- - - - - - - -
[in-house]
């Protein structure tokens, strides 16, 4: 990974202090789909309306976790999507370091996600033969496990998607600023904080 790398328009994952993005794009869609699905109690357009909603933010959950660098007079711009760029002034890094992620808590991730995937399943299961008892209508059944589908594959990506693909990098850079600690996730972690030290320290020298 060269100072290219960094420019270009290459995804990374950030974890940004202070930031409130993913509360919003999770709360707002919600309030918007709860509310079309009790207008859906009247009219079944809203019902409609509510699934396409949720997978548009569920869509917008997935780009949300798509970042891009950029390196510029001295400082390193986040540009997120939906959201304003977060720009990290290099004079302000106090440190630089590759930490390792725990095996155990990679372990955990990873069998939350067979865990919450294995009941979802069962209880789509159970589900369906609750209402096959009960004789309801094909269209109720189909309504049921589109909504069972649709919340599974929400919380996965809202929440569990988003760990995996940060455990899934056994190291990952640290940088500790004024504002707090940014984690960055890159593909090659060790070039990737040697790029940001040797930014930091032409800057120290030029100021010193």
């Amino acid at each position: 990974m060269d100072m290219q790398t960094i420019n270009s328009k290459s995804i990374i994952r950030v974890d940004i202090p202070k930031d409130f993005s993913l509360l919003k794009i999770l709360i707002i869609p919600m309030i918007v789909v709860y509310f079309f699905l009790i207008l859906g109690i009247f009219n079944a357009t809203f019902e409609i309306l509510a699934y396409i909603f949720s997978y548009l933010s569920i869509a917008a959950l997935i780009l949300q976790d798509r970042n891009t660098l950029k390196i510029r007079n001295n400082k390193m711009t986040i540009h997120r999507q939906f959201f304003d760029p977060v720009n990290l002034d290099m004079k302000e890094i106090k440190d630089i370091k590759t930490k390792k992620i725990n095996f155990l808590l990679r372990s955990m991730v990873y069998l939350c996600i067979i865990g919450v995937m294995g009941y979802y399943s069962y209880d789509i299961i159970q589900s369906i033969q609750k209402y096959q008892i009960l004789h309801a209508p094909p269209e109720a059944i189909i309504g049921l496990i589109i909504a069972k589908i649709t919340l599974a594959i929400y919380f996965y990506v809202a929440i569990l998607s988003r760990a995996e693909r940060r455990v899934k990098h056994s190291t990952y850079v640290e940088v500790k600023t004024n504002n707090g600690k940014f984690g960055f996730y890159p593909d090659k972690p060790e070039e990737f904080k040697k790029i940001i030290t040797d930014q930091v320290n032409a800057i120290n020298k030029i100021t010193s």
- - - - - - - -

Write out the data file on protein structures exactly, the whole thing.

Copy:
[in-house]
């Protein structure tokens, strides 16, 4: 990974202090789909309306976790999507370091996600033969496990998607600023904080 790398328009994952993005794009869609699905109690357009909603933010959950660098007079711009760029002034890094992620808590991730995937399943299961008892209508059944589908594959990506693909990098850079600690996730972690030290320290020298 060269100072290219960094420019270009290459995804990374950030974890940004202070930031409130993913509360919003999770709360707002919600309030918007709860509310079309009790207008859906009247009219079944809203019902409609509510699934396409949720997978548009569920869509917008997935780009949300798509970042891009950029390196510029001295400082390193986040540009997120939906959201304003977060720009990290290099004079302000106090440190630089590759930490390792725990095996155990990679372990955990990873069998939350067979865990919450294995009941979802069962209880789509159970589900369906609750209402096959009960004789309801094909269209109720189909309504049921589109909504069972649709919340599974929400919380996965809202929440569990988003760990995996940060455990899934056994190291990952640290940088500790004024504002707090940014984690960055890159593909090659060790070039990737040697790029940001040797930014930091032409800057120290030029100021010193």
């Amino acid at each position: 990974m060269d100072m290219q790398t960094i420019n270009s328009k290459s995804i990374i994952r950030v974890d940004i202090p202070k930031d409130f993005s993913l509360l919003k794009i999770l709360i707002i869609p919600m309030i918007v789909v709860y509310f079309f699905l009790i207008l859906g109690i009247f009219n079944a357009t809203f019902e409609i309306l509510a699934y396409i909603f949720s997978y548009l933010s569920i869509a917008a959950l997935i780009l949300q976790d798509r970042n891009t660098l950029k390196i510029r007079n001295n400082k390193m711009t986040i540009h997120r999507q939906f959201f304003d760029p977060v720009n990290l002034d290099m004079k302000e890094i106090k440190d630089i370091k590759t930490k390792k992620i725990n095996f155990l808590l990679r372990s955990m991730v990873y069998l939350c996600i067979i865990g919450v995937m294995g009941y979802y399943s069962y209880d789509i299961i159970q589900s369906i033969q609750k209402y096959q008892i009960l004789h309801a209508p094909p269209e109720a059944i189909i309504g049921l496990i589109i909504a069972k589908i649709t919340l599974a594959i929400y919380f996965y990506v809202a929440i569990l998607s988003r760990a995996e693909r940060r455990v899934k990098h056994s190291t990952y850079v640290e940088v500790k600023t004024n504002n707090g600690k940014f984690g960055f996730y890159p593909d090659k972690p060790e070039e990737f904080k040697k790029i940001i030290t040797d930014q930091v320290n032409a800057i120290n020298k030029i100021t010193s």